Bulbul Sharma's Murder in Shimla is less of a whodunit

Anamika Nandedkar
Wednesday, 13 May 2020

Murder in Shimla aims to recreate the magic of Agatha Christie, but for the loose ends that the author has left untied.

It’s 1940. In Shimla, that was the time when hill station was swarming with Englishmen who had decided to live in this cosy hill town because it reminded them so much of their country. And their English memsahibs were busy too, there was the bridge club to attend, tea parties to be hosted, and that famous Governor’s Fancy Dress Ball to look forward to... So much so that the murder of a girl at Chartsville Hall mattered little to the ladies!

Rosa Rodriguez had arrived unannounced here, which happened to be the residence of William Parker-Smith, the assistant deputy commissioner. He lived there with his wife Helen, and had an army of servants to look after them and the house, ‘untrained servants’, as Rani Sahiba would put it. Rani Sahiba was Helen’s dear friend, her husband was the raja of Manon, and she was visiting the couple when the murder happened after a dinner party. No one knew who Rosa Rodriguez was.

The eccentric girl literally gatecrashed a dinner party at the Chartsville Hall and was found dead in her room the next day. Who was the murderer? That’s for inspector Ram Sen to find out. Midway through the investigation, another murder takes place. This time it is one of servants working at the Chartsville Hall. The Indian inspector is already having a tough time with the investigation because the high-society Brits don’t like being questioned by the Indian!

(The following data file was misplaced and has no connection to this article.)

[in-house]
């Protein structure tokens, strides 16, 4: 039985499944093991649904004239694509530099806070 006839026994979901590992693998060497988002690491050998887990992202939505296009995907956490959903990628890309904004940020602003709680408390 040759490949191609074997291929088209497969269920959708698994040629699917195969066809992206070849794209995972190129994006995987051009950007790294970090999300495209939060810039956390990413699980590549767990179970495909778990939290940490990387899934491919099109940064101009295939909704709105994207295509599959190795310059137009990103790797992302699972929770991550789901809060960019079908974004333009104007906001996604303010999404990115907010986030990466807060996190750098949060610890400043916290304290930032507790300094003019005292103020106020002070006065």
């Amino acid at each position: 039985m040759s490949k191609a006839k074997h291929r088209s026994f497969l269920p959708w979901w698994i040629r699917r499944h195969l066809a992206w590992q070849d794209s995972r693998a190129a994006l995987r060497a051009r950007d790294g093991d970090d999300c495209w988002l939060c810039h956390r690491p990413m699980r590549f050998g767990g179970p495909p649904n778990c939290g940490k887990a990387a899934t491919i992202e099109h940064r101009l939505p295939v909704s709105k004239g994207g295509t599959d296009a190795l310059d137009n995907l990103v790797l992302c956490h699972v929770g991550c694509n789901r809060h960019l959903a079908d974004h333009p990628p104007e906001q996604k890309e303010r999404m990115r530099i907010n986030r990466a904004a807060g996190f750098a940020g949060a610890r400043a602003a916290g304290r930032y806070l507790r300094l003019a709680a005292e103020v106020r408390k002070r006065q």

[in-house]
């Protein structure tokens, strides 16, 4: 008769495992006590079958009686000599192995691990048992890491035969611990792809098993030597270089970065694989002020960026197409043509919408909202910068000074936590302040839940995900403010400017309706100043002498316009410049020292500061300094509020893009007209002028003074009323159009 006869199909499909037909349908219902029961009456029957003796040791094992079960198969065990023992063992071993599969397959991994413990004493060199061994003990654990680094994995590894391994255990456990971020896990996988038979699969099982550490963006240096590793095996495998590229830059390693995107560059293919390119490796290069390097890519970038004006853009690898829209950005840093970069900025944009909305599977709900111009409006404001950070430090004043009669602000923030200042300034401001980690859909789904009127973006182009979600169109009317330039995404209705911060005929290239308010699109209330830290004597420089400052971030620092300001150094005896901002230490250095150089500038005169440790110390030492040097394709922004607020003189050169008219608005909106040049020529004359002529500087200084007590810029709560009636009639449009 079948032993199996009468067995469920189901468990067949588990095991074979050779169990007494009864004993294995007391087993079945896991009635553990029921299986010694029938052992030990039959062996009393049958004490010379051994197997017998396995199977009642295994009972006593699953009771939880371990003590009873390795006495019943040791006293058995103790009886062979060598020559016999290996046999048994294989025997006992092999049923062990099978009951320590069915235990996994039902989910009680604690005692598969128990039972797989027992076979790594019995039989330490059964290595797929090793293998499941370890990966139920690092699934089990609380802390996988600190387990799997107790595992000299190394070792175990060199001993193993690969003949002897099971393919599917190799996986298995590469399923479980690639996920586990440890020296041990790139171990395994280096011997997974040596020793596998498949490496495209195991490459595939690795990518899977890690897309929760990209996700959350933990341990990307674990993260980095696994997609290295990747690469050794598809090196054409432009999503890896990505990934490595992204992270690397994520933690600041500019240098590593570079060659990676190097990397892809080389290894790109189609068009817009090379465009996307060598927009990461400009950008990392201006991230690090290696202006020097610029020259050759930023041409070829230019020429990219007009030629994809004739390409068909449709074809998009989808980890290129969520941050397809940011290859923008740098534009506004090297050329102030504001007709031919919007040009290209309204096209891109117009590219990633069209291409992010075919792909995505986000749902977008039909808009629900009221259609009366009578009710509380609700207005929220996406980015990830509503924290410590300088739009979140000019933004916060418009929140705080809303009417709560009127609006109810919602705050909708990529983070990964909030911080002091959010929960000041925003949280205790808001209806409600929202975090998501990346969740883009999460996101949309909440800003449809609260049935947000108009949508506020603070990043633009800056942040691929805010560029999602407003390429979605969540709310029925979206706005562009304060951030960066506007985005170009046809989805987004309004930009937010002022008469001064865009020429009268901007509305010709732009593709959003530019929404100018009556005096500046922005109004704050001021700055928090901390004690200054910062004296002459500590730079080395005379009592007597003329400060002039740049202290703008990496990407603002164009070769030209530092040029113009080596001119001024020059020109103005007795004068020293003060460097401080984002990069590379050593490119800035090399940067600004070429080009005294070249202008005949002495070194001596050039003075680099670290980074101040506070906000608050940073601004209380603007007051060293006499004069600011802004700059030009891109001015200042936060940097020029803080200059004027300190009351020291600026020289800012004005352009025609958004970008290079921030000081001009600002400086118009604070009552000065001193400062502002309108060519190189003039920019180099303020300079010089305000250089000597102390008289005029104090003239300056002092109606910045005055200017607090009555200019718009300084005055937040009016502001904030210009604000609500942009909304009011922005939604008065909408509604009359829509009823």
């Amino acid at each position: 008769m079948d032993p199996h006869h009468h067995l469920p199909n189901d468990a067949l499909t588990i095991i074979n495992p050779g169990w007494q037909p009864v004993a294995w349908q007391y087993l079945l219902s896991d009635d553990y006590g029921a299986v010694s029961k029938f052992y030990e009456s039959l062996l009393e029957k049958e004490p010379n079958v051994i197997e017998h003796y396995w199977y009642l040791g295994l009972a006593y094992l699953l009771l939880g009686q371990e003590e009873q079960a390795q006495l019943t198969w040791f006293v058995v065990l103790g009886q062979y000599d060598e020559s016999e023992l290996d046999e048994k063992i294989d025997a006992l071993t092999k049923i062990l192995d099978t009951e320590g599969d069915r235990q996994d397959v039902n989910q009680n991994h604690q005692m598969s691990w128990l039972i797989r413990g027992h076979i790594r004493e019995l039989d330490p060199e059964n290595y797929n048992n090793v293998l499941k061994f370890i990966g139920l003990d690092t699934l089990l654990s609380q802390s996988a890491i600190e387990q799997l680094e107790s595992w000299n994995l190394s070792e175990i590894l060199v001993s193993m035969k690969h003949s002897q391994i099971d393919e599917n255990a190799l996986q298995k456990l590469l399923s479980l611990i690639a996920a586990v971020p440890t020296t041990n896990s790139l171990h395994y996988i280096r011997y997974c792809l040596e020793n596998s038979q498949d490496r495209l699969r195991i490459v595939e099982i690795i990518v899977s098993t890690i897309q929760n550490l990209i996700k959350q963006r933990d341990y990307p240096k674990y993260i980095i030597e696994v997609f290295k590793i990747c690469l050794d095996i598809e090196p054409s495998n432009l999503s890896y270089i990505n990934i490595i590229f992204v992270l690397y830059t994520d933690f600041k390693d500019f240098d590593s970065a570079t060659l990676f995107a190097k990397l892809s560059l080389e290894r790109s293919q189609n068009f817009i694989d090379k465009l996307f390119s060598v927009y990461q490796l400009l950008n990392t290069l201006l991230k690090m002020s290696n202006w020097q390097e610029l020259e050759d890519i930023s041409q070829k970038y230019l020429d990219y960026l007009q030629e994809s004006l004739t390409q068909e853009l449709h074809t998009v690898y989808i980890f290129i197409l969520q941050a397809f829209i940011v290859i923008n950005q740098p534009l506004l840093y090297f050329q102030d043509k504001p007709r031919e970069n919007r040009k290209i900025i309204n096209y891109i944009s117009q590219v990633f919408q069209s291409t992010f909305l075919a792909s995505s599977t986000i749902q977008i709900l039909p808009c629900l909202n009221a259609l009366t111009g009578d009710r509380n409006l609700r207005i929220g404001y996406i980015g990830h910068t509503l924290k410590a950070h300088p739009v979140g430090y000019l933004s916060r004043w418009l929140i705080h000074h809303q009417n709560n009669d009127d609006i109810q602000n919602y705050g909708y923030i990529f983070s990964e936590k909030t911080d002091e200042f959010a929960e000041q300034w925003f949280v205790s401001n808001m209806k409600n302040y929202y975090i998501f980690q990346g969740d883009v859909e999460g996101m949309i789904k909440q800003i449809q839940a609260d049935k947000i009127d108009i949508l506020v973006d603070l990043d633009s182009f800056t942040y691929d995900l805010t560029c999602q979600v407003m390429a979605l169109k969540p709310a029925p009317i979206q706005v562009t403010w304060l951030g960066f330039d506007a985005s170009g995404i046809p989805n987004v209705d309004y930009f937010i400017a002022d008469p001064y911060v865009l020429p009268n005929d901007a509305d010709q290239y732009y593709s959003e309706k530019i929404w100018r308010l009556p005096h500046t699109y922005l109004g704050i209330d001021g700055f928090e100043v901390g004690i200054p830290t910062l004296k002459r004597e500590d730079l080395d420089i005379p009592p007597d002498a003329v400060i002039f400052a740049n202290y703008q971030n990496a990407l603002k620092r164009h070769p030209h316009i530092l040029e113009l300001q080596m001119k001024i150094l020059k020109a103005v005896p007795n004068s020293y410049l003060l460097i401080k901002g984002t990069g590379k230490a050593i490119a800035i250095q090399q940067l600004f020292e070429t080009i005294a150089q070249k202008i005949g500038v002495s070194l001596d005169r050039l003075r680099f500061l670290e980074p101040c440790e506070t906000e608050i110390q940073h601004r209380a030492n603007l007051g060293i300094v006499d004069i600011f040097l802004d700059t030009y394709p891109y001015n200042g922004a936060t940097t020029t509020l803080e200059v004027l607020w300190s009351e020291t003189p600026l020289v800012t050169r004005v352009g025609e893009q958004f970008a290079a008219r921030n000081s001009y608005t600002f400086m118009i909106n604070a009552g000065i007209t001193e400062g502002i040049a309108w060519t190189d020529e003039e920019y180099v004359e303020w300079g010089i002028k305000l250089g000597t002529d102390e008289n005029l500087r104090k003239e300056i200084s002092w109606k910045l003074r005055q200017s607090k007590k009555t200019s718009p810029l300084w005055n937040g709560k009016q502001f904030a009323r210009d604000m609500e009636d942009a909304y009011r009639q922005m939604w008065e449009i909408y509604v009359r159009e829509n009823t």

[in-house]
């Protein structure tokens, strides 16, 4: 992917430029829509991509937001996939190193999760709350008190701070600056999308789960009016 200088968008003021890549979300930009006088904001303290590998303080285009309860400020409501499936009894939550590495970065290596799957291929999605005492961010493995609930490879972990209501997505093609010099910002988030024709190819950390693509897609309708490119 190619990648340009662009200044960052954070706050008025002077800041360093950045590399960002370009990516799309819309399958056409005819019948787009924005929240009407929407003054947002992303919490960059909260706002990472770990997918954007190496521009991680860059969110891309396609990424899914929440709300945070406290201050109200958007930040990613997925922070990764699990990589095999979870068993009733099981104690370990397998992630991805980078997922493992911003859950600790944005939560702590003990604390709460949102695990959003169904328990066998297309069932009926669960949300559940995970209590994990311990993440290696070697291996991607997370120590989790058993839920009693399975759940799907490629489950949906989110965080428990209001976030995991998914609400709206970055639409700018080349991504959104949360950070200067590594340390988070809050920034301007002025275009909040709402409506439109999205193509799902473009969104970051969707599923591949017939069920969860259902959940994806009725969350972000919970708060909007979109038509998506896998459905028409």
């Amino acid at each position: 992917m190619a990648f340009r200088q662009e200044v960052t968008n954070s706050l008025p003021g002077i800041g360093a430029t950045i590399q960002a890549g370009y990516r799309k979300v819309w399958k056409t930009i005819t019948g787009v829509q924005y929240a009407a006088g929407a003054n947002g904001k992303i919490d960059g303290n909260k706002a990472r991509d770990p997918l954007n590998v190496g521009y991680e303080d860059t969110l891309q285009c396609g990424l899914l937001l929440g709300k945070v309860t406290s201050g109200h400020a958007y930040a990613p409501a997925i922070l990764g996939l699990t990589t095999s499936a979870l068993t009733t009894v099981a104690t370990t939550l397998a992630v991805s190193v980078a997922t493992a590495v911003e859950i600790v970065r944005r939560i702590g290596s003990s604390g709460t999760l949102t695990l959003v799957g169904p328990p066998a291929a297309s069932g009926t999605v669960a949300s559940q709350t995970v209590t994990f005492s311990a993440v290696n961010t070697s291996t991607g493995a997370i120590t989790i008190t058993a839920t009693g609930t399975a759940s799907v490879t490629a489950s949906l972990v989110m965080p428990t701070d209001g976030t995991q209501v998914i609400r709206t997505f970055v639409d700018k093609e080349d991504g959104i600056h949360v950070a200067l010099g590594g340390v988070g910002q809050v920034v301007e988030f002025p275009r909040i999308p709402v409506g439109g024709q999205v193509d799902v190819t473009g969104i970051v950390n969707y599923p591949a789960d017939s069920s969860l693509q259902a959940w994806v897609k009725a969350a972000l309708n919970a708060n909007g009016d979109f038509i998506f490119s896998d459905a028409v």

But he has friends who help him! There’s Mrs Tweedy, an old English lady who had made Shimla her home and lives alone -- but knows everything that’s going on in Shimla. She was one of those rare English memsahibs who did not like to gossip -- reading and working gave her immense joy. Then there’s Mary, Parker-Smith’s niece. She’s come from England on a short visit and helps with the investigation. And then there’s Boris. The Russian knows everything that’s going on in the dark dingy lanes of Lower Mall in Shimla which is a drug dealers’ hot spot. Murder in Shimla aims to recreate the magic of Agatha Christie, but for the loose ends that the author has left untied. The title sounds like the book has all the makings of a murder mystery, but the slow pace of the book puts in into the ‘light read’ category.

The writer Bulbul Sharma, who is also an acclaimed painter, has successfully recreated the lazy lifestyle of the English families in India at that time, really the privileged lot for whom local Indians didn’t really matter. Murder in Shimla is your dose of the good old-fashioned murder novels that did not have telephones (forget mobiles) or other gadgets to help solve crimes. It’s a book to revel in the Raj era’s lifestyle more than dwelling on who killed whom.

Name: Murder in Shimla

Author: Bulbul Sharma

Publisher: Speaking Tiger

Pages: 296

Price: Rs 399

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